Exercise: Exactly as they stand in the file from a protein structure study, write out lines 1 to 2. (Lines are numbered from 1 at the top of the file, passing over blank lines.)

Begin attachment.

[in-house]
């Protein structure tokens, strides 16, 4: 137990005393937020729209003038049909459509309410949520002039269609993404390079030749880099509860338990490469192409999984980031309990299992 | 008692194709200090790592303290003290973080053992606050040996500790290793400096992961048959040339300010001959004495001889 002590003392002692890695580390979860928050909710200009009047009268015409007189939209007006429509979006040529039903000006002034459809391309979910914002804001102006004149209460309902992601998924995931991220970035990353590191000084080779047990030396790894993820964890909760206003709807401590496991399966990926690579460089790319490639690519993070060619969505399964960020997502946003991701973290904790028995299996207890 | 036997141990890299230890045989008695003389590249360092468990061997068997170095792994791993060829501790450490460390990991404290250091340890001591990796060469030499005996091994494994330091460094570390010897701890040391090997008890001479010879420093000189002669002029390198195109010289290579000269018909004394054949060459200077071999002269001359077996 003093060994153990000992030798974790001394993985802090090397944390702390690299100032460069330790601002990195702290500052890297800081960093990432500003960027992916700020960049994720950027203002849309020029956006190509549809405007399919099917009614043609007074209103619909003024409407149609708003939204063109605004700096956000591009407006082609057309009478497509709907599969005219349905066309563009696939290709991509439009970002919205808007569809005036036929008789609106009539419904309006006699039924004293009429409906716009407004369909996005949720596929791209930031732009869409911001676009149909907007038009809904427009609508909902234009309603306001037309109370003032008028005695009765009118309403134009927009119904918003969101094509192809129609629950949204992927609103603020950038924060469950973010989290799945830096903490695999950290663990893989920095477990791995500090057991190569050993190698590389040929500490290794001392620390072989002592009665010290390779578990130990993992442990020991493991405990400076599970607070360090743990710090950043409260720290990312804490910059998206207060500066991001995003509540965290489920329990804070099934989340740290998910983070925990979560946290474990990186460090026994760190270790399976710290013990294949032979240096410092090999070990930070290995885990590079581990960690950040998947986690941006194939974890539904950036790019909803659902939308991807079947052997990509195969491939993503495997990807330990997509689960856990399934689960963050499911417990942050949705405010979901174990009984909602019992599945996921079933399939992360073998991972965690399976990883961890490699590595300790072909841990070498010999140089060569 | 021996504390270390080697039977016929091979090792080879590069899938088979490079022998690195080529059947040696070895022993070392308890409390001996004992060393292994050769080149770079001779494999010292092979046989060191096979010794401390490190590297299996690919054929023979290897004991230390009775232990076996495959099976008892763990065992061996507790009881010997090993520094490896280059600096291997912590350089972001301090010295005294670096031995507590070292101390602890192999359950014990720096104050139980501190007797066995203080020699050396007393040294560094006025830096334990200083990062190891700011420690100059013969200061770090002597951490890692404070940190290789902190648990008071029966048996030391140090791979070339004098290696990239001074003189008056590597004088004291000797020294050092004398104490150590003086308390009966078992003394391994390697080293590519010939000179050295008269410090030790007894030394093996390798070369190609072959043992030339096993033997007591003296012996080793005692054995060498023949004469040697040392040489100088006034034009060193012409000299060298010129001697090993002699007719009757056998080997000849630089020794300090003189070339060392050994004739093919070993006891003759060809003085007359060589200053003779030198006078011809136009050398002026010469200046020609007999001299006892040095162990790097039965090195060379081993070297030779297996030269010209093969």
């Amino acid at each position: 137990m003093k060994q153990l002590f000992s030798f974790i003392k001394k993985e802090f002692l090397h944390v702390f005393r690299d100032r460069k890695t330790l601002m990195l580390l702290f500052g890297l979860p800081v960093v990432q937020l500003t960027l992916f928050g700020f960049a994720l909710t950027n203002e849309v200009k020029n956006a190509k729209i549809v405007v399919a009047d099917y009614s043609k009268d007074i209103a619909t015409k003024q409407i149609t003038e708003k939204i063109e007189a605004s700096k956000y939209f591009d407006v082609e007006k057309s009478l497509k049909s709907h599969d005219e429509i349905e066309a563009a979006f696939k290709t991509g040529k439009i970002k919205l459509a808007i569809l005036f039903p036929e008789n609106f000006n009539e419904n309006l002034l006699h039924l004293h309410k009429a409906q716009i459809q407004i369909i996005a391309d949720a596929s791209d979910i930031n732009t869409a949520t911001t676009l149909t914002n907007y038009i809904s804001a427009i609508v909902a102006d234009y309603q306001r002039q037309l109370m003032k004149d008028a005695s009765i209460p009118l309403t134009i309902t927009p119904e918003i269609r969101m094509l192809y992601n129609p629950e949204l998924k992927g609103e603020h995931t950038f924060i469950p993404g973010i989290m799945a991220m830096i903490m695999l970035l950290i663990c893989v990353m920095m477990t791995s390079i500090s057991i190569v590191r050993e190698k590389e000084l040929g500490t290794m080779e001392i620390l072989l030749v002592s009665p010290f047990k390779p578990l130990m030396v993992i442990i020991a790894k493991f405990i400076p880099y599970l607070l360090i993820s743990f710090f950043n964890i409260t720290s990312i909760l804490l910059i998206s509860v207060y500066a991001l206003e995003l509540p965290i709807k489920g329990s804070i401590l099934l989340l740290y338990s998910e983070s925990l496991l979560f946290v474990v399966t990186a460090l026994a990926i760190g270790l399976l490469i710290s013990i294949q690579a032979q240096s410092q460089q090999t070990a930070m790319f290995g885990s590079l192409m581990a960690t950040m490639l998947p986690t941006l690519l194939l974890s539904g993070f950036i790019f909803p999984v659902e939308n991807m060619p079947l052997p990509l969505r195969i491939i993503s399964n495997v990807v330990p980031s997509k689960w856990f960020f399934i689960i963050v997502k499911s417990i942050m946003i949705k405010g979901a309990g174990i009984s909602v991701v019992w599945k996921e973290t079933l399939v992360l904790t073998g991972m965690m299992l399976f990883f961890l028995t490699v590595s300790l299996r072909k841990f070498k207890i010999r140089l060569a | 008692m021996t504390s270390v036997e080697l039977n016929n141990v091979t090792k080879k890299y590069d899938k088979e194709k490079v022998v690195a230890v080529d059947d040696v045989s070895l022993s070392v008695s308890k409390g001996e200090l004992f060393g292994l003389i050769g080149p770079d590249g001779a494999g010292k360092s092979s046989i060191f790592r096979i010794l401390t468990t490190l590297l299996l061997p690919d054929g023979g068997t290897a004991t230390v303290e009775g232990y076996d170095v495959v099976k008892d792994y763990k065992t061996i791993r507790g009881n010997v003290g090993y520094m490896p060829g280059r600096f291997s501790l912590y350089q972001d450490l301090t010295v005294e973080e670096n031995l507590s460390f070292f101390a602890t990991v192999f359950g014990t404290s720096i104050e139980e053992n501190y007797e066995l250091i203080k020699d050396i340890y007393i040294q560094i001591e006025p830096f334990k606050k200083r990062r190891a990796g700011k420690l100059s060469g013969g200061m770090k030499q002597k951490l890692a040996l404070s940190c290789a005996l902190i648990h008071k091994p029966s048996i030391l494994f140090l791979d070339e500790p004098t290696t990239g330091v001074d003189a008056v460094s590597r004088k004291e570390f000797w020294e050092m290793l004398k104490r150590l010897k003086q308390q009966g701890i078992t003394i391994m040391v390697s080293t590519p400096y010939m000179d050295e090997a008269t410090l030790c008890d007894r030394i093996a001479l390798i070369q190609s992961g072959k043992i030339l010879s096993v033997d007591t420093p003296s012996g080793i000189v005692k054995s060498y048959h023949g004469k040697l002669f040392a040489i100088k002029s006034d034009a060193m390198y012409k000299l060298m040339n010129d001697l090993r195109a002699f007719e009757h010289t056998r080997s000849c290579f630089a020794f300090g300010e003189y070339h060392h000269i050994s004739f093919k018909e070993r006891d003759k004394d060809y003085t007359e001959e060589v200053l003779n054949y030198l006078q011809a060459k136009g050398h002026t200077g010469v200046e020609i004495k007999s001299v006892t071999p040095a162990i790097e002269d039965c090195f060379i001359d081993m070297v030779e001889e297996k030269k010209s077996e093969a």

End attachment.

[in-house]
């Protein structure tokens, strides 16, 4: 137990005393937020729209003038049909459509309410949520002039269609993404390079030749880099509860338990490469192409999984980031309990299992 | 008692194709200090790592303290003290973080053992606050040996500790290793400096992961048959040339300010001959004495001889 002590003392002692890695580390979860928050909710200009009047009268015409007189939209007006429509979006040529039903000006002034459809391309979910914002804001102006004149209460309902992601998924995931991220970035990353590191000084080779047990030396790894993820964890909760206003709807401590496991399966990926690579460089790319490639690519993070060619969505399964960020997502946003991701973290904790028995299996207890 | 036997141990890299230890045989008695003389590249360092468990061997068997170095792994791993060829501790450490460390990991404290250091340890001591990796060469030499005996091994494994330091460094570390010897701890040391090997008890001479010879420093000189002669002029390198195109010289290579000269018909004394054949060459200077071999002269001359077996 003093060994153990000992030798974790001394993985802090090397944390702390690299100032460069330790601002990195702290500052890297800081960093990432500003960027992916700020960049994720950027203002849309020029956006190509549809405007399919099917009614043609007074209103619909003024409407149609708003939204063109605004700096956000591009407006082609057309009478497509709907599969005219349905066309563009696939290709991509439009970002919205808007569809005036036929008789609106009539419904309006006699039924004293009429409906716009407004369909996005949720596929791209930031732009869409911001676009149909907007038009809904427009609508909902234009309603306001037309109370003032008028005695009765009118309403134009927009119904918003969101094509192809129609629950949204992927609103603020950038924060469950973010989290799945830096903490695999950290663990893989920095477990791995500090057991190569050993190698590389040929500490290794001392620390072989002592009665010290390779578990130990993992442990020991493991405990400076599970607070360090743990710090950043409260720290990312804490910059998206207060500066991001995003509540965290489920329990804070099934989340740290998910983070925990979560946290474990990186460090026994760190270790399976710290013990294949032979240096410092090999070990930070290995885990590079581990960690950040998947986690941006194939974890539904950036790019909803659902939308991807079947052997990509195969491939993503495997990807330990997509689960856990399934689960963050499911417990942050949705405010979901174990009984909602019992599945996921079933399939992360073998991972965690399976990883961890490699590595300790072909841990070498010999140089060569 | 021996504390270390080697039977016929091979090792080879590069899938088979490079022998690195080529059947040696070895022993070392308890409390001996004992060393292994050769080149770079001779494999010292092979046989060191096979010794401390490190590297299996690919054929023979290897004991230390009775232990076996495959099976008892763990065992061996507790009881010997090993520094490896280059600096291997912590350089972001301090010295005294670096031995507590070292101390602890192999359950014990720096104050139980501190007797066995203080020699050396007393040294560094006025830096334990200083990062190891700011420690100059013969200061770090002597951490890692404070940190290789902190648990008071029966048996030391140090791979070339004098290696990239001074003189008056590597004088004291000797020294050092004398104490150590003086308390009966078992003394391994390697080293590519010939000179050295008269410090030790007894030394093996390798070369190609072959043992030339096993033997007591003296012996080793005692054995060498023949004469040697040392040489100088006034034009060193012409000299060298010129001697090993002699007719009757056998080997000849630089020794300090003189070339060392050994004739093919070993006891003759060809003085007359060589200053003779030198006078011809136009050398002026010469200046020609007999001299006892040095162990790097039965090195060379081993070297030779297996030269010209093969």